Today new results from the National Assessment of Educational Progress (NAEP), also known as the Nation’s Report Card, were released. To nobody’s surprise, overall fourth- and eighth-grade student scores in reading and math were down—way down.
The results were so bad even U.S. Education Secretary Miguel Cardona called them “appalling” and “unacceptable.”
Just 36% of fourth-graders and 26% of eighth-graders scored at or above proficient in math, representing the “[l]argest score declines in NAEP mathematics at grades 4 and 8 since initial assessments in 1990,” according to officials. Results were similarly dismal in reading.
Only 33% of fourth-graders and 31% of eighth-graders scored at or above proficient in reading, which is barely better than scores from 1992 when the assessment was first administered.
As tempting as it may be to blame forced COVID school closures primarily for such low student achievement, in reality they played a supporting role in worsening an already bad schooling status quo.
At no time since 1990 has a majority of fourth- or eighth-graders overall achieved NAEP math proficiency. In fact, it’s been since 2013 when the highest reported percentage of students tested proficient or better in math, 42% of fourth-graders and 35% of eighth-graders. A similar trend is evident in reading.
Similarly, at no time since 1992 has a majority of fourth- or eighth-graders overall achieved NAEP reading proficiency. A record 37% of fourth-graders scored proficient or better in 2017, while a high of 36% of eighth-graders did so in 2017 and 2013.
Blaming low-income children cannot excuse such unacceptable performance.
Stunning proportions of students who are not eligible for the National School Lunch Program (NSLP), a common (albeit imperfect) metric for identifying low-income students, are not proficient in math or
reading. Among fourth-graders, just 51% of non-eligible students currently score at or above proficient in math, down from a high of 59% in 2013. In reading, only 46% score proficient, down from a high of 52% in 2017 and 2015.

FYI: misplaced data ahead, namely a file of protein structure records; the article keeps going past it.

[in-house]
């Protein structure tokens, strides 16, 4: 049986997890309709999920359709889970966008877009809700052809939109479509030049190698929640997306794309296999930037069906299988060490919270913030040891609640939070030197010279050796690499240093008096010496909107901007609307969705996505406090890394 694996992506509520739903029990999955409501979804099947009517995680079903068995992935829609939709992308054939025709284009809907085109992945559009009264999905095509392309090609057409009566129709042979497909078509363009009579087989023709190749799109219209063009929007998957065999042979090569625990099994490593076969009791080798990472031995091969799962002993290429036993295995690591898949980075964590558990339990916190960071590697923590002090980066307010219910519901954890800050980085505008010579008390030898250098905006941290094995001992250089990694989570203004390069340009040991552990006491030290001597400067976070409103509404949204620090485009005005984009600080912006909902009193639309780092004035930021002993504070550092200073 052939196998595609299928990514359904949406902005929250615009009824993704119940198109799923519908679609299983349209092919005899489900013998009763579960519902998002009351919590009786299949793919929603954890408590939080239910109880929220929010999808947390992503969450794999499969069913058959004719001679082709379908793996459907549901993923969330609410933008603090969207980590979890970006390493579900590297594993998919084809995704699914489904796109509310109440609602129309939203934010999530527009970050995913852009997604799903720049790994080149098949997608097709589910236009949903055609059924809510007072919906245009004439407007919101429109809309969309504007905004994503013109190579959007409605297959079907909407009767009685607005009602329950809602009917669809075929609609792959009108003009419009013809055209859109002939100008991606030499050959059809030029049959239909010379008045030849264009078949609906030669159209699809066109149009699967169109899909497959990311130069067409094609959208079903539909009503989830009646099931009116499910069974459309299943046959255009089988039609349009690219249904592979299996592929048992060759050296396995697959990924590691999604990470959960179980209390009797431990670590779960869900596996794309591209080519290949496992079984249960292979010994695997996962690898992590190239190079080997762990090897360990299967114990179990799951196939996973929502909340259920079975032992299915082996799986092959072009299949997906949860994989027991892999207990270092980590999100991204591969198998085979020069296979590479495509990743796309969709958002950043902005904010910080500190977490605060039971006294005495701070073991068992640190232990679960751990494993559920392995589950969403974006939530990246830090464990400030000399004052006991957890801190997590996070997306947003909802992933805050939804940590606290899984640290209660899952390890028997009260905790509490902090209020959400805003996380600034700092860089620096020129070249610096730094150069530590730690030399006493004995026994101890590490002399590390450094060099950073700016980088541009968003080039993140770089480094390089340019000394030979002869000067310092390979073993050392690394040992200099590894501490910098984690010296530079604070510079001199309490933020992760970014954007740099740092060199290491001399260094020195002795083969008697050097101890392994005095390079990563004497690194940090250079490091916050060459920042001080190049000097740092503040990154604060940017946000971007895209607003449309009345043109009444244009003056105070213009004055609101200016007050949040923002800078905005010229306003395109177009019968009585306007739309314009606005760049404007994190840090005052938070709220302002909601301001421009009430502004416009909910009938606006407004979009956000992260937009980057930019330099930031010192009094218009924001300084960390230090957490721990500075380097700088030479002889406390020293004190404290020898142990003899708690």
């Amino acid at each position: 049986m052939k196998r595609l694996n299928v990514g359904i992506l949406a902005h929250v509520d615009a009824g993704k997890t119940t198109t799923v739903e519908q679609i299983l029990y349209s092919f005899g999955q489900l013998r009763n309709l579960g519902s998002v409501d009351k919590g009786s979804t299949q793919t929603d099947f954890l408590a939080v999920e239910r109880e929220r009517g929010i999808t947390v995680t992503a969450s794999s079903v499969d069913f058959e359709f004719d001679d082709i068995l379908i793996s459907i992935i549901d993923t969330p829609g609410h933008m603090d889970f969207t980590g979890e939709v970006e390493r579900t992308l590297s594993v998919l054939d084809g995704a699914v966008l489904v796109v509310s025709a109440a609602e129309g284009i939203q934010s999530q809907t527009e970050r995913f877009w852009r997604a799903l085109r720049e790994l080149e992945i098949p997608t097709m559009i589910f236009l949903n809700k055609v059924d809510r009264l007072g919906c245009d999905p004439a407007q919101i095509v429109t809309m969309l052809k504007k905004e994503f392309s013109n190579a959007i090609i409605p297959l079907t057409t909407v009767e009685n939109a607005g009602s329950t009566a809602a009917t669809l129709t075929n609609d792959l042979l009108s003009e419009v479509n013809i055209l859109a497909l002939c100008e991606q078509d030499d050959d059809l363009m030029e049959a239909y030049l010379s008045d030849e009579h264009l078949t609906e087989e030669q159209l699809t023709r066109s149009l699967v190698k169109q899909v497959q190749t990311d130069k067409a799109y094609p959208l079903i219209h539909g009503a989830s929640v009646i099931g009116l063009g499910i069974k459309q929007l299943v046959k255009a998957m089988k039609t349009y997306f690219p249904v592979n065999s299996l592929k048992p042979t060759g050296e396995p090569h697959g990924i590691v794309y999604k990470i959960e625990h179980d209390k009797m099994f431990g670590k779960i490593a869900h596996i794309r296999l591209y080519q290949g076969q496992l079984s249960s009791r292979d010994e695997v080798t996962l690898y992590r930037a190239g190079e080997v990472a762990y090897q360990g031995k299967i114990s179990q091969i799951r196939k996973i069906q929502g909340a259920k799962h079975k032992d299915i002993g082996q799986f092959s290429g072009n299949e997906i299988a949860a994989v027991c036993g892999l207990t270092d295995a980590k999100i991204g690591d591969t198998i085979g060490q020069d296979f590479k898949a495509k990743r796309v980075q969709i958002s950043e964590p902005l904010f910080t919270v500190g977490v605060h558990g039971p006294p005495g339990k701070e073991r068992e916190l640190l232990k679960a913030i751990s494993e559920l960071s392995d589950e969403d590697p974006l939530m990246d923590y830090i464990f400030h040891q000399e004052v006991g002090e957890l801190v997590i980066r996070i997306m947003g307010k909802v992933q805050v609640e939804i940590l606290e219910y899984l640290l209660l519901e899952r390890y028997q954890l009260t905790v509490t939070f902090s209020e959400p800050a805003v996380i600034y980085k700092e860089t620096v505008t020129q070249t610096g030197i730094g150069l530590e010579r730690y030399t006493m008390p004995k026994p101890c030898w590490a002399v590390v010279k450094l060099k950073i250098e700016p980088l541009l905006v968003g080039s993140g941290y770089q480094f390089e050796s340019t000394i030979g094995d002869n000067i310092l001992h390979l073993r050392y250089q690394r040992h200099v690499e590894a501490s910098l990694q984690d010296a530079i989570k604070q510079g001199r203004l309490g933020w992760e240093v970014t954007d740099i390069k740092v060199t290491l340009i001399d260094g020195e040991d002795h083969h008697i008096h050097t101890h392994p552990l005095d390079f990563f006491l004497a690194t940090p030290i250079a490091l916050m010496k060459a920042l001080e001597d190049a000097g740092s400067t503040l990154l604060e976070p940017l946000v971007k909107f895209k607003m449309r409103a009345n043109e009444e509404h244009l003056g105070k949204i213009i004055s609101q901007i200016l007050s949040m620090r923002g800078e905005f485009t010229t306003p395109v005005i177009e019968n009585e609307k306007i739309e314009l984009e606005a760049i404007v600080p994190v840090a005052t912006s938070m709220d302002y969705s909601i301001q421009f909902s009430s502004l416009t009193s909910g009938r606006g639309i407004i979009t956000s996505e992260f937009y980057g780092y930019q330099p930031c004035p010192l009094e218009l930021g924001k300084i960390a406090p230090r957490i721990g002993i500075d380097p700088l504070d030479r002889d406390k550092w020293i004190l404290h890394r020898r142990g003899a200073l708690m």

A majority of non-eligible eighth-graders have never scored at or above proficient in math or reading since 2003 when NSLP results were first reported. Today only 38% of these eighth-graders score proficient or better in math, down from 49% in 2013, while just 41%t score proficient or better in reading, down from a high of 48% in 2017 and 2013.
And for anyone tempted to blame English learners for low reading scores, think again.
The record high NAEP reading performance for non-EL fourth-graders was 40% at or above proficient back in 2017, compared to 37% today. Meanwhile, just 33% of non-EL eighth-graders score proficient or better in reading today, compared to a high of 38% in 2017 and 2013.
Not only are alarming proportions of students still not proficient in the core subjects of math and reading, we’re also seeing the continuing pattern of lower proficiency rates among eighth-graders compared to fourth-graders. We would expect to see children’s subject-level mastery improving the longer they’re in school, but we’re continuing to see the opposite instead.
Ultimately, however, it’s not students who are failing. It’s the government-run schooling monopoly that’s failing them.
In recent years, students have been subjected to any number of failed education policies, from Common Core nationalized standards, to critical race theory, politicized efforts at sexualizing younger and younger children, and even pronoun wars.
Until parents—the real experts—are put back in charge of their children’s education, the “unacceptable” status quo will continue largely unchanged.